Chicago’s school board election is coming up. Here’s what happens if a district has no candidates.

Three students sit at desk in a classroom reading books.
Students read inside Gary Comer Middle School on Wednesday, Sep 13, 2023 in Chicago, Illinois. Chicago's Board of Education, which oversees the district's schools, will begin a transition to an elected board this fall. (Christian K. Lee for Chalkbeat)

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Chicago’s first elected school board races are heating up. As of Monday, 21 candidates had filed the paperwork required to appear on the Nov. 5 ballot – with more expected over the next week.

But there are still several steps before the Chicago Board of Elections can solidify who will be on the ballot this November. Candidates have to submit 1,000 valid signatures from residents of their district — and their opponents could challenge the validity of those signatures. So what happens if one or more of the 10 district races ends up without a candidate on the ballot?

The most likely answer is that a write-in candidate would win the seat — potentially with just one vote, said Max Bever, a spokesperson for the Chicago Board of Elections.

Until 2027, the new board will have 10 elected seats and another 11 seats appointed by Mayor Brandon Johnson. Each district is split into two subdistricts; Johnson must fill his seats with people who live in each subdistrict that does not have a winner from the election.

Candidates have until June 24 to file the documents required to appear on the ballot.

Petition signatures may be challenged until July 1. Often, a candidate’s opponents will file such objections, but registered voters who live in the candidate’s district can also challenge signatures.

The board of elections will consider those objections, which could result in a candidate’s nomination paperwork being deemed invalid and kicked off the ballot. Separately, candidates who are considering a run right now might decide to drop out.

In the event of a district having no one on the ballot on Nov. 5, a write-in candidate could win. But voters can’t just write any name and expect that to count as a vote.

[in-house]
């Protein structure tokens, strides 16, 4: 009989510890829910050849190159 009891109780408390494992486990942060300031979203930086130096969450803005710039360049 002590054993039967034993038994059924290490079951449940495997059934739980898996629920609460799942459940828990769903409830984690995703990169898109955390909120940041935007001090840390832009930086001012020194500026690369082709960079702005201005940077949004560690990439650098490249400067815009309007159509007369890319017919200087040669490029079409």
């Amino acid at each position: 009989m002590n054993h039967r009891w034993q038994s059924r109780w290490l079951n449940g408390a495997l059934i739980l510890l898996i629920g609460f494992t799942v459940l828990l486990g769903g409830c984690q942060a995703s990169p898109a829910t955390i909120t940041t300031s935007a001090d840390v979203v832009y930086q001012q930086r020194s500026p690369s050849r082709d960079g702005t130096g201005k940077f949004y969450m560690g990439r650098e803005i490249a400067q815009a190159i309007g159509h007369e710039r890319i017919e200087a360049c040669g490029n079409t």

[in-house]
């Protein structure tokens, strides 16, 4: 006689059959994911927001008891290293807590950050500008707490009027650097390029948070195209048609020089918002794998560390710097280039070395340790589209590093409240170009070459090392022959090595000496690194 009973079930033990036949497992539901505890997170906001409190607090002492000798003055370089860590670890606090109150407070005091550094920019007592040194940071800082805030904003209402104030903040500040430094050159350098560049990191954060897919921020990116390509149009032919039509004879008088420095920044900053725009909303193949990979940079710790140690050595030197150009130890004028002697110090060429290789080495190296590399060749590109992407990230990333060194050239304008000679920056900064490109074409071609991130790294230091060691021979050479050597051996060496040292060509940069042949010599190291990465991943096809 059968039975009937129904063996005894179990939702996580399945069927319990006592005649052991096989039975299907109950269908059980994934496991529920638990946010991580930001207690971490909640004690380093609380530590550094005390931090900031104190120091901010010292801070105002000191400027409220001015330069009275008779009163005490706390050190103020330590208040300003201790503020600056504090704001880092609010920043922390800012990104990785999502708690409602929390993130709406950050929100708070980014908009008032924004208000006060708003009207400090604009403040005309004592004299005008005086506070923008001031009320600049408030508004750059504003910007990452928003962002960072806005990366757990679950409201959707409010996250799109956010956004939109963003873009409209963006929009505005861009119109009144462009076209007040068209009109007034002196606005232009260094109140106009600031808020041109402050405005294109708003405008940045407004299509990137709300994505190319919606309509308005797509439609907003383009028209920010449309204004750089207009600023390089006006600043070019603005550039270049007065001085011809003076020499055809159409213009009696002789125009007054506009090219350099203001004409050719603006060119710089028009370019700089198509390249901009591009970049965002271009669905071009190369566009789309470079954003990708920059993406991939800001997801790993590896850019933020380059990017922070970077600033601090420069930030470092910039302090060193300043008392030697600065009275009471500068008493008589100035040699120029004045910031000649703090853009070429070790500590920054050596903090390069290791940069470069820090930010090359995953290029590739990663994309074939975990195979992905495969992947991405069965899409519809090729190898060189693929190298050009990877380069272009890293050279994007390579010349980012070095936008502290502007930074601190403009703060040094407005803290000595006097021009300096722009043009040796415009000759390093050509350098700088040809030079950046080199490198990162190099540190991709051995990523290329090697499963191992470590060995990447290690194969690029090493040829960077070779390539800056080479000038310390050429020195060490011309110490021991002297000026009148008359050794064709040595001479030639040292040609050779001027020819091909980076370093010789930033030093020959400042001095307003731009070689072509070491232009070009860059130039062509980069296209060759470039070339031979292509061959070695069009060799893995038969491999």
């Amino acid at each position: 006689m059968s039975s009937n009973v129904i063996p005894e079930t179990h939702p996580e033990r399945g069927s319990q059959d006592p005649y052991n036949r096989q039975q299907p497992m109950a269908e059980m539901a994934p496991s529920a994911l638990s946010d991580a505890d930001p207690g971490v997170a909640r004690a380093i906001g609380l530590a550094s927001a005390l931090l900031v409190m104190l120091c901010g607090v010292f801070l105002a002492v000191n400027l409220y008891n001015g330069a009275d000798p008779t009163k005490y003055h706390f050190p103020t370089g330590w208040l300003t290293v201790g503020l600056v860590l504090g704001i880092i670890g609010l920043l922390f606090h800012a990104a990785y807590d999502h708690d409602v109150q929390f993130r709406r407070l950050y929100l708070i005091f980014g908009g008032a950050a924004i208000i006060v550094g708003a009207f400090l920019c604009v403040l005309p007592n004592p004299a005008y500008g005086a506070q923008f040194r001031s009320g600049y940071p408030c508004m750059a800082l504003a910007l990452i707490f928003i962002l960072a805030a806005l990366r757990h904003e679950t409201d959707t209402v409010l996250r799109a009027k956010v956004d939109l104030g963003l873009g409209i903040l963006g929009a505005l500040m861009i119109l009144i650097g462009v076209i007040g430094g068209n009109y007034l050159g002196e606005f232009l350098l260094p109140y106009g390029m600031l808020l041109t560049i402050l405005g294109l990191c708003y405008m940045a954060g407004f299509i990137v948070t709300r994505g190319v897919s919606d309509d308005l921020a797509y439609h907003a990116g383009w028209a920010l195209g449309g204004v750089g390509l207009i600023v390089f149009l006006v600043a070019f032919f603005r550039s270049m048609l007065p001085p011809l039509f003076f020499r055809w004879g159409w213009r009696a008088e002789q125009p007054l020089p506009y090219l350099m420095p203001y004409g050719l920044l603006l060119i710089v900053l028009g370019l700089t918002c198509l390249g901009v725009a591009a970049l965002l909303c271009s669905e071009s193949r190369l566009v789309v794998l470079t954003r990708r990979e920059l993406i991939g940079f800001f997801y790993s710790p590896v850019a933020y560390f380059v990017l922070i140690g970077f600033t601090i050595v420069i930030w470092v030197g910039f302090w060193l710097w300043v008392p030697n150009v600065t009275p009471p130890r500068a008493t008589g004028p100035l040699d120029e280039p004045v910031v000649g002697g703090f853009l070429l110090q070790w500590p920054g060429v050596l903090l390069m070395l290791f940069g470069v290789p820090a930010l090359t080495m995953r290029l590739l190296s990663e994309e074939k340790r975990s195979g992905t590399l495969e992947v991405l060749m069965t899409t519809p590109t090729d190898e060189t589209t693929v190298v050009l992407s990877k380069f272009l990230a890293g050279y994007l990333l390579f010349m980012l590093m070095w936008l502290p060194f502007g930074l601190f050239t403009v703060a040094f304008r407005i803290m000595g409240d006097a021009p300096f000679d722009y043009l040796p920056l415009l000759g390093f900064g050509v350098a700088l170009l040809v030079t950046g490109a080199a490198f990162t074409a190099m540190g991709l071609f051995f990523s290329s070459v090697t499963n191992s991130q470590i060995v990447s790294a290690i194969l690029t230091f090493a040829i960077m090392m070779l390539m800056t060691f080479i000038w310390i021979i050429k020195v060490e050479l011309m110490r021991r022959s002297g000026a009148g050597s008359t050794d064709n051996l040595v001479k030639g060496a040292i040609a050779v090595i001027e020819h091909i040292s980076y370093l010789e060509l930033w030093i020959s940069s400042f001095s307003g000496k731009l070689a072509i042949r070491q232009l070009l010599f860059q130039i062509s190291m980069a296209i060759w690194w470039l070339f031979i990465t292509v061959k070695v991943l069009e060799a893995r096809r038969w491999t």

The only votes that get counted for write-in candidates are names of people who filed a special form with the Chicago Board of Elections by Sept. 5, which declares their intent to be a write-in candidate, Bever said. Candidates trying to get on the ballot who get kicked off due to petition objections can also file to be write-in candidates. If they are removed from the ballot after Sept. 5, they have until Oct. 29 to file their write-in candidate forms.

Write-in candidates must also meet the legal requirements to be on the school board, such as being a U.S. citizen and living in the district they want to represent, Bever said.

If no write-in candidates win, the school board could also fill a vacancy. According to the state law that established Chicago’s elected school board, any vacancy in the elected offices must be filled by a majority vote of the school board within 30 days of the vacancy.

It’s unclear, however, if that responsibility would fall to the current board or the newly elected one. Election results won’t be certified by local authorities until Nov. 26 and until Dec. 6 by state authorities, Bever said. Both dates are more than 30 days before the new board gets sworn in, pushing past the deadline for which a vacancy should be filled per state law.

The school board would vote for a person who lives in the district and is qualified to hold the seat. While that law applies to vacancies that happen after the election, it also counts for an office that never had candidates running, Bever confirmed.

Reema Amin is a reporter covering Chicago Public Schools. Contact Reema at

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